To define “best possible” outcomes in total minimally invasive transthoracic esophagectomy (ttMIE).Background:
TtMIE, performed by experts in patients with low comorbidity, may serve as a benchmark procedure for esophagectomy.Patients and Methods:
From a cohort of 1057 ttMIE, performed over a 5-year period in 13 high-volume centers for esophageal surgery, we selected a study group of 334 patients (31.6%) that fulfilled criteria of low comorbidity (American Society of Anesthesiologists score ≤2, WHO/ECOG score ≤1, age ≤65 years, body mass index 19–29 kg/m2). Endpoints included postoperative morbidity measured by the Clavien-Dindo classification and the comprehensive complication index. Benchmark values were defined as the 75th percentile of the median outcome parameters of the participating centers to represent best achievable results.Results:
Benchmark patients were predominantly male (82.9%) with a median age of 58 years (53–62). High intrathoracic (Ivor Lewis) and cervical esophagogastrostomy (McKeown) were performed in 188 (56.3%) and 146 (43.7%) patients, respectively. Median (IQR) ICU and hospital stay was 0 (0–2) and 12 (9–18) days, respectively. 56.0% of patients developed at least 1 complication, and 26.9% experienced major morbidity (≥grade III), mostly related to pulmonary complications (25.7%), anastomotic leakage (15.9%), and cardiac events (13.5%). Benchmark values at 30 days after hospital discharge were ≤55.7% and ≤30.8% for overall and major complications, ≤18.0% for readmission, ≤3.1% for positive resection margins, and ≥23 for lymph node yield. Benchmarks at 30 and 90 days were ≤1.0% and ≤4.6% for mortality, and ≤40.8 and ≤42.8 for the comprehensive complication index, respectively.Conclusion:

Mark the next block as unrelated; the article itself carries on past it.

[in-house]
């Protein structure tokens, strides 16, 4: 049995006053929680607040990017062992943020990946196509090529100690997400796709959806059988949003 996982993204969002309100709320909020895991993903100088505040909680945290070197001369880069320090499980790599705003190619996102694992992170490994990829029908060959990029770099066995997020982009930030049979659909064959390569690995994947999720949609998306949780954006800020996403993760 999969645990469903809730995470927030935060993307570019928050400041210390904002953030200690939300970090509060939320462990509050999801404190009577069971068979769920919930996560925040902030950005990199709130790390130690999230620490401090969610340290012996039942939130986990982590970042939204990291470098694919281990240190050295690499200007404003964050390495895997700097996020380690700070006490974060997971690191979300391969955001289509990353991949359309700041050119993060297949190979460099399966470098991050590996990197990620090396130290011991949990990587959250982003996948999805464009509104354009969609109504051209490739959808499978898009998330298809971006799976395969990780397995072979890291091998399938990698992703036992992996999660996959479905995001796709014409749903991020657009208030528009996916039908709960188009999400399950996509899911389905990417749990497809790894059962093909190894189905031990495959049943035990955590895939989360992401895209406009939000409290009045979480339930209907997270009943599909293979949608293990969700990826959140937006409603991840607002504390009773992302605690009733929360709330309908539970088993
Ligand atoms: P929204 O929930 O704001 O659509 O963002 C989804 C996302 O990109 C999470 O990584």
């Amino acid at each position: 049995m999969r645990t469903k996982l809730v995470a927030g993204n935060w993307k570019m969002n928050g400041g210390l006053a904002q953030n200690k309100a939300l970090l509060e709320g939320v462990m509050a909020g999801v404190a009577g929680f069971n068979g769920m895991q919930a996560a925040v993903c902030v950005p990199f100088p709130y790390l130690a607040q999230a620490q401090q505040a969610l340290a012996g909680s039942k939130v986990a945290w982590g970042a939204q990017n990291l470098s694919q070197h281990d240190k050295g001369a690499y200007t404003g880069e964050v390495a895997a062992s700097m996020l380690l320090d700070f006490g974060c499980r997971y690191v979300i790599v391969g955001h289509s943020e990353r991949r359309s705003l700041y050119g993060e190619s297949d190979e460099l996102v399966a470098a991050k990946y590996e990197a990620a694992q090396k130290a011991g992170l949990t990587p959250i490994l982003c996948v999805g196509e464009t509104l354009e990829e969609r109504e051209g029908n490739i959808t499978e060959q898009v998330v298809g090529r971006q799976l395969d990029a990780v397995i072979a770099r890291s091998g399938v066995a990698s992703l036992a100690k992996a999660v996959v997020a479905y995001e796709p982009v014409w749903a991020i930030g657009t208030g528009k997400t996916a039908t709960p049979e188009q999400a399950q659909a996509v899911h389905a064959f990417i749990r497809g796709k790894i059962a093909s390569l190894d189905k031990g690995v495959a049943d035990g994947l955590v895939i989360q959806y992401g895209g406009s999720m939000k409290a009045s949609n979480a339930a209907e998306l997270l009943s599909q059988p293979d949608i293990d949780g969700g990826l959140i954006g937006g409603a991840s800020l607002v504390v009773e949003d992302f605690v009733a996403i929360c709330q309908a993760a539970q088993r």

This outcome analysis of patients with low comorbidity undergoing ttMIE may serve as a reference to evaluate surgical performance in major esophageal resection.